Monday, April 14, 2008 | 2 a.m.
It was time-consuming work, but City Councilwoman Linda Strickland figures it ultimately could be worth about $9,000 an hour to Boulder City — if her colleagues go along with her proposed $360,000 in cuts in next year’s $24 million budget.
“I spent literally about 40 hours going through line by line,” Strickland said.
Her proposals include a 10 percent decrease in travel and training spending in all departments. She also proposes trimming nine employees’ car allowances.
Strickland said she thinks training can be accomplished more efficiently and questioned the need for car allowances in a small city where you can walk to most places.
Strickland also had proposed cutting the city’s one-person public information office, noting that other small towns in Nevada do not have public information officers. However, after she got little support from other council members, the department and its roughly $100,000 annual budget is off the chopping block.
North Las Vegas residents upset over plans to build hundreds of apartments in their neighborhood have two months to prepare for their next battle.
The Planning Commission’s review of a controversial 660-unit apartment complex at Deer Springs Way and Revere Street was delayed this week until May 28.
The project is the second apartment complex proposed by Pardee Homes within a half-mile area. Last week, the City Council voted 3-2 to allow plans for a 320-unit complex to proceed at Centennial Parkway and Revere.
Council members and the city attorney said a 1988 development agreement with Pardee forces the city to allow single-family, commercial or multifamily development on several parcels in the Eldorado community.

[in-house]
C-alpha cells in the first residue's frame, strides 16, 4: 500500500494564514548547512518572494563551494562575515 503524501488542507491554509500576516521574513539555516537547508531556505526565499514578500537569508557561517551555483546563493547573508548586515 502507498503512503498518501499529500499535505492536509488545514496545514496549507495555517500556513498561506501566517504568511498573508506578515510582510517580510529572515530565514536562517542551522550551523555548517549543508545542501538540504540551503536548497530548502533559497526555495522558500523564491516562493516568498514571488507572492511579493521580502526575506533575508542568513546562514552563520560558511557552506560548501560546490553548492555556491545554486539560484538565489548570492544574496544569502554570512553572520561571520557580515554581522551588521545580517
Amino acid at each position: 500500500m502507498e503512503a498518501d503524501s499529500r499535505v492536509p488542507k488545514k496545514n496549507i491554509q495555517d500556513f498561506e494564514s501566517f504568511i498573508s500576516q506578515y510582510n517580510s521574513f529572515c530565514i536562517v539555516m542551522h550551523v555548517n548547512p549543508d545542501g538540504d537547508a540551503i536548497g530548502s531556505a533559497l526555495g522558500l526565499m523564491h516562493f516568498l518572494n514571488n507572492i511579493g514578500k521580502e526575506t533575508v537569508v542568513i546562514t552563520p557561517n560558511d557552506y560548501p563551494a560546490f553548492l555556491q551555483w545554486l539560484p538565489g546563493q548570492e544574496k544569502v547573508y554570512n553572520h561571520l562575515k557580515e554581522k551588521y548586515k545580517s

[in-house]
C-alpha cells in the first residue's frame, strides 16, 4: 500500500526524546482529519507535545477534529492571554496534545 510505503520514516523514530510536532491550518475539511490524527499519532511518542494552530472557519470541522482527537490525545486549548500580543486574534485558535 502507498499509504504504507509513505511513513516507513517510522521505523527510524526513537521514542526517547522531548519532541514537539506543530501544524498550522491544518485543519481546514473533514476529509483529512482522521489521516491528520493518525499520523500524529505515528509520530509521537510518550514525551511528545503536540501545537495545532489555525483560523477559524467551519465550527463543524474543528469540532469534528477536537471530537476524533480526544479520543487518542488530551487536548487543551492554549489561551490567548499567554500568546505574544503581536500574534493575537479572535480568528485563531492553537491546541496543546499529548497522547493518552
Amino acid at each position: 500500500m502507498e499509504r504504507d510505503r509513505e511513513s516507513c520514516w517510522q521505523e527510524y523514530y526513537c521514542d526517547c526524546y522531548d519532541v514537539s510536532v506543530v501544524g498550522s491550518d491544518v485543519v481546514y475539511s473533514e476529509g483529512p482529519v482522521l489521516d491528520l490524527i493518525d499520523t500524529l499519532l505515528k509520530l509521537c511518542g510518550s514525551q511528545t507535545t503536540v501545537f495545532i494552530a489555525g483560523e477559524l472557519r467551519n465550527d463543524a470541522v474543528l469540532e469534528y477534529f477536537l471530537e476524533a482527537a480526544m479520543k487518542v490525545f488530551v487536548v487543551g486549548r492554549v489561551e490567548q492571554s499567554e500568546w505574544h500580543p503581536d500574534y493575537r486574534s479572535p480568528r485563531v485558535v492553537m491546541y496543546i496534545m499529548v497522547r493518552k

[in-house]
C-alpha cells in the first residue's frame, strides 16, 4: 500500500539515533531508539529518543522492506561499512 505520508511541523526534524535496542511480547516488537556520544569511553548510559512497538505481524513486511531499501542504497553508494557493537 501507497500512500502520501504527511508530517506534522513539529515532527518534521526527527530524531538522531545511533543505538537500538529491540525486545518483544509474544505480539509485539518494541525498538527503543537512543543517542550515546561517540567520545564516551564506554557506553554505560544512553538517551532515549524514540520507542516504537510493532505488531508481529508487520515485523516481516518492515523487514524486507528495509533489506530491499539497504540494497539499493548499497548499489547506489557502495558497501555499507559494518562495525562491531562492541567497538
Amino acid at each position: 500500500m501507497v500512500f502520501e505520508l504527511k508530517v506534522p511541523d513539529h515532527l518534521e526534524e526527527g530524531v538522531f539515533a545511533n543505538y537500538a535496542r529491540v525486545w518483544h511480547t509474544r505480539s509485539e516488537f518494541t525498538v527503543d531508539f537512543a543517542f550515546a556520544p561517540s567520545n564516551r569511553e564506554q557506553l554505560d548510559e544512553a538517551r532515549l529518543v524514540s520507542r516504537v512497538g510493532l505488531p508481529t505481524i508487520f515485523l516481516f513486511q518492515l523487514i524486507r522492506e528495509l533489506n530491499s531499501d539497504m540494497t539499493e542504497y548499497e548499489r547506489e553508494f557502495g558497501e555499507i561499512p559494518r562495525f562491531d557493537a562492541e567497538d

If the city were to try to stop the apartments, it likely would lose an expensive court battle, officials say. But some residents, who fear that the introduction of so many apartments in an area filled with single-family homes could harm property values, have been urging the city to fight the apartments at all costs.
The Planning Commission will make a decision on the site review plan. Its decision can be appealed to the City Council, and almost certainly will be.
Boulder City held a series of meetings this year to discuss establishing stricter rules for parking RVs and other large vehicles on city streets.
Some residents say the vehicles are eyesores that pose safety hazards for pedestrians and drivers.
The City Council decided the only change needed was for police to start enforcing existing parking laws. The city code allows registered vehicles to be parked indefinitely in front of their owners’ homes. But they cannot be parked elsewhere in the city for more than a day.
Police have been issuing warnings to the owners of illegally parked vehicles. By this summer, the warnings will be replaced by tickets.
The city is considering taking another safety step.
The council has asked a safety committee to consider making some of the city’s narrow residential streets one way to make it easier for drivers to navigate around parked RVs.